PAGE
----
10% of Canberra dwellings selling at a loss: CoreLogic Pain & Gain

10% of Canberra dwellings selling at a loss: CoreLogic Pain & Gain
10% of Canberra dwellings selling at a loss: CoreLogic Pain & Gain

Over the three months to September 2015, 10.2 per cent of Canberra homes re-sold at a loss compared to 10.9% over the previous quarter and 11.4 per cent a year earlier, according to CoreLogic RP Data's latest Pain & Gain report.

The typical loss was $20,000. It is tipped that most declines were apartments.

The latest data showed prices in the national capital up 2.8 per cent in January pushing it to 6 per cent annual growth. It has a $585,000 median dwelling value.

Tim Lawless, CoreLogic RP Data’s head of research, said in December that the Canberra housing market had been showing tentative signs of growing values, adsding that market conditions have been more volatile from month to month.

The nation’s capital has significant differences in predicted value performance of Canberra’s houses and units.

While houses were up 4.5% over 2015 apartments fell 0.8%.

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 10% of Canberra dwellings selling at a loss: CoreLogic Pain & Gain

Catherine Smith, practice manager of Canberra property investment advisory firm Wholistic Financial Solutions, warns that the city could be “fast heading towards an oversupply of units”.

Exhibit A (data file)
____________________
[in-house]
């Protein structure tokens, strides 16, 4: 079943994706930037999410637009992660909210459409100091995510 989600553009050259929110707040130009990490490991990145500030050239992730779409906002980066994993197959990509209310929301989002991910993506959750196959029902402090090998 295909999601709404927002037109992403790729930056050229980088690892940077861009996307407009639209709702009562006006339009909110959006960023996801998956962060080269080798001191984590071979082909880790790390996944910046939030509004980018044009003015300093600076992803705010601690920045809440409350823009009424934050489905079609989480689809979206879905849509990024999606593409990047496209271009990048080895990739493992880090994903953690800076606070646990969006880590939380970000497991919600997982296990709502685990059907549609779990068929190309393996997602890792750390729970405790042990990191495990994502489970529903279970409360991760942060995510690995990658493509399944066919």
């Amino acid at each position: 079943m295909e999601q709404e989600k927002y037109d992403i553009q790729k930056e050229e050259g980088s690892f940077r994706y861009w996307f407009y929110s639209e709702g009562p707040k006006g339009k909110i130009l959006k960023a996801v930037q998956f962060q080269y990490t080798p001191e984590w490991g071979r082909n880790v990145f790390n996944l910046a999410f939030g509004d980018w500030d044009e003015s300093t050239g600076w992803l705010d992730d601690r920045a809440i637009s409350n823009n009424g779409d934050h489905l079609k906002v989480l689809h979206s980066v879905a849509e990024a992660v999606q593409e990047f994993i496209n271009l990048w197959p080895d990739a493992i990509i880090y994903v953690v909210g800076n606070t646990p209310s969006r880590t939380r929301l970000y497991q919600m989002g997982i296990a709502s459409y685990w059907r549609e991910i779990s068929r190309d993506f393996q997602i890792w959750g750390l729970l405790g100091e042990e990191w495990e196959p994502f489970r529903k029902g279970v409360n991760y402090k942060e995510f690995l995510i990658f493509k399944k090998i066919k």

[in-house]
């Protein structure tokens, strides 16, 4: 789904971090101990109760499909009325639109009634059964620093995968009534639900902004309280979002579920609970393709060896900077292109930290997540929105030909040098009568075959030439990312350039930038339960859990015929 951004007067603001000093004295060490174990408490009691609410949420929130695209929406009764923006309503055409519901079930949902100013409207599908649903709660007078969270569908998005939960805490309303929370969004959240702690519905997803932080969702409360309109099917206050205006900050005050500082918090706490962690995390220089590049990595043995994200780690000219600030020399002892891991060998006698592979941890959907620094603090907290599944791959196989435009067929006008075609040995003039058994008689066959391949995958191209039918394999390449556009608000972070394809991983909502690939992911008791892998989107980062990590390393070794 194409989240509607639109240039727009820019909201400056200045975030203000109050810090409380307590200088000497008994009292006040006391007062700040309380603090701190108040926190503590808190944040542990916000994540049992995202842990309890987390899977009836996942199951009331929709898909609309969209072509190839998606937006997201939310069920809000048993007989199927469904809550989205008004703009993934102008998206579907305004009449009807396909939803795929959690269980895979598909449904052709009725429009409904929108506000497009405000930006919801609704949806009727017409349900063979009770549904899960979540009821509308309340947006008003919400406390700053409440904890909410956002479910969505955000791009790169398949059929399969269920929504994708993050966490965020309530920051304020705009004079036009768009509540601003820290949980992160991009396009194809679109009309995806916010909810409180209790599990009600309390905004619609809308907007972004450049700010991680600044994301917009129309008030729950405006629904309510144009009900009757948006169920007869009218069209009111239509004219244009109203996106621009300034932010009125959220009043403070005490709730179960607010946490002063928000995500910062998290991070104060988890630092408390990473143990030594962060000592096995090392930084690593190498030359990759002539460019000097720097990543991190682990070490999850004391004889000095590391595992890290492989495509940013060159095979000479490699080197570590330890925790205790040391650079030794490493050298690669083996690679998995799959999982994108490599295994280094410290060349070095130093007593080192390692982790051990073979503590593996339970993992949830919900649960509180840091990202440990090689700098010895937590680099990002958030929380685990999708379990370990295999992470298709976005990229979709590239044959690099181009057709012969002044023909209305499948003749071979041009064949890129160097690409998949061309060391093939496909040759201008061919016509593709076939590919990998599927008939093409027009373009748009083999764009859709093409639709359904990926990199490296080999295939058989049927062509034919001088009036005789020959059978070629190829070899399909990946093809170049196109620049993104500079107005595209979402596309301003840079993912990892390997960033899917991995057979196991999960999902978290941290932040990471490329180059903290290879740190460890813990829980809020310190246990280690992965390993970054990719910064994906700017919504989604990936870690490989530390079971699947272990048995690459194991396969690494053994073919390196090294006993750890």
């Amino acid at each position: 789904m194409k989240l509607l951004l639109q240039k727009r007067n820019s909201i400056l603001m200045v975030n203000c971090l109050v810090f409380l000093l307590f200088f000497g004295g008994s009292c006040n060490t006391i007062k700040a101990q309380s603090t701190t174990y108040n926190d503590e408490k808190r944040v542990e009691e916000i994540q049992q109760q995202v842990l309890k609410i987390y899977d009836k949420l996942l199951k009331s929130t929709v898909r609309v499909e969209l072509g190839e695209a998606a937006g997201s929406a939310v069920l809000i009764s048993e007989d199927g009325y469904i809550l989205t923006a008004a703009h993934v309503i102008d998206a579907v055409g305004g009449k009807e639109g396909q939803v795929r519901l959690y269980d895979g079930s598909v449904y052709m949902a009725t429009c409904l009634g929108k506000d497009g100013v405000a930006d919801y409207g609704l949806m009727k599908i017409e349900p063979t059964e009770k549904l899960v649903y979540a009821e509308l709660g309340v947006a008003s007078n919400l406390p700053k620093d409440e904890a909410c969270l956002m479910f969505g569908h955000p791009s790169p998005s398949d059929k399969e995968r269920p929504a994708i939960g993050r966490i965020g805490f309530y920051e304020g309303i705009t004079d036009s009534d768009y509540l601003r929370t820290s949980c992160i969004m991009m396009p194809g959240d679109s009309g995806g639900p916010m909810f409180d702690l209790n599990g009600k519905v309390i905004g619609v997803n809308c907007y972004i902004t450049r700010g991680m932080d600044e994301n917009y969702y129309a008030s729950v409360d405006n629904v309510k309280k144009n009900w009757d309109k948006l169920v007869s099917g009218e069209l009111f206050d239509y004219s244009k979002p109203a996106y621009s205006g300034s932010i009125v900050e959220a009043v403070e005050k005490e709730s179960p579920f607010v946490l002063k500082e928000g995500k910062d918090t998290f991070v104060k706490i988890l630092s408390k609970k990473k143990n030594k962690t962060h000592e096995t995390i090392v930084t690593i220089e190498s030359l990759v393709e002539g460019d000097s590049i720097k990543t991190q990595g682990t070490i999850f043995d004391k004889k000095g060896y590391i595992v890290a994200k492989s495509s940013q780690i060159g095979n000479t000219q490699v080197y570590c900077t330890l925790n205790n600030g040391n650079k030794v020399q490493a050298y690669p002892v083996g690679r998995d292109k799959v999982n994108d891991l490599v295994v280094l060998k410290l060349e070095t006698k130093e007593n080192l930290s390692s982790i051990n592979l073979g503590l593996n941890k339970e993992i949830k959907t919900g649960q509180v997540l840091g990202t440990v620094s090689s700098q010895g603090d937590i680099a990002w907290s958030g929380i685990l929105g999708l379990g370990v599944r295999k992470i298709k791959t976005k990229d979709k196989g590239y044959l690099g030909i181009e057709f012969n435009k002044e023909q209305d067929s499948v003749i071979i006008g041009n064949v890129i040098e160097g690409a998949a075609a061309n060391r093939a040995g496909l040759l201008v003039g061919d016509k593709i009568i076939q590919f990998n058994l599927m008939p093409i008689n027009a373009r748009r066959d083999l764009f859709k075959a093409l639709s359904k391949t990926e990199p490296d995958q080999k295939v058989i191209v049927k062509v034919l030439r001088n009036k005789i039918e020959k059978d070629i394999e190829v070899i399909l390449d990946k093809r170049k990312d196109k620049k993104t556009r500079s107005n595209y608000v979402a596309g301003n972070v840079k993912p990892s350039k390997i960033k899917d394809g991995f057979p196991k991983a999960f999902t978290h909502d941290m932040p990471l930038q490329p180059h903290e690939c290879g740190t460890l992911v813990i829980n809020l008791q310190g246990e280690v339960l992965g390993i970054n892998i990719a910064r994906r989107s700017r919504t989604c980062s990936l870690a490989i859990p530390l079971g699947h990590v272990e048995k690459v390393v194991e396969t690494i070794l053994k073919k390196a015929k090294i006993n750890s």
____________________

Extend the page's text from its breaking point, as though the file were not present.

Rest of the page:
Among the many apartment blocks under construction is the Wayfarer at Belconnen, which at 88 metres will be Canberra’s tallest residential tower when completed by year's end. 

"If development continues at this rate I wouldn't be surprised to see Canberra listed as the most oversupplied state or territory in Australia," Smith told the mywealth website. 

CoreLogic RP Data reported the city’s gross unit rental yield was 5.2% – equal to Hobart and Darwin and second only to Brisbane.

Construction is due to commence this year on what will be the largest-scale public transport infrastructure project Canberra has ever seen – the $783m Capital Metro.

Starting from Gungahlin in the city’s north, the 12km light rail track will run south along Flemington Road, Federal Highway and Northbourne Avenue to Civic (city centre) and possibly onwards to Russell (as part of a proposed future extension), with stops at the suburbs of Harrison, Franklin, Downer and Braddon and major stations proposed for Gungahlin, Dickson and Alinga Street.

Example of small losses being taken recently include a three bedroom in Lyneham which went from $604,900 to $585,000 in five years and a two bedroom in Braddon which dropped from $540,000 to $500,000 in just nine months.

A property in Kingston traded for $740,000 in 2013 and sold for the same price last year.


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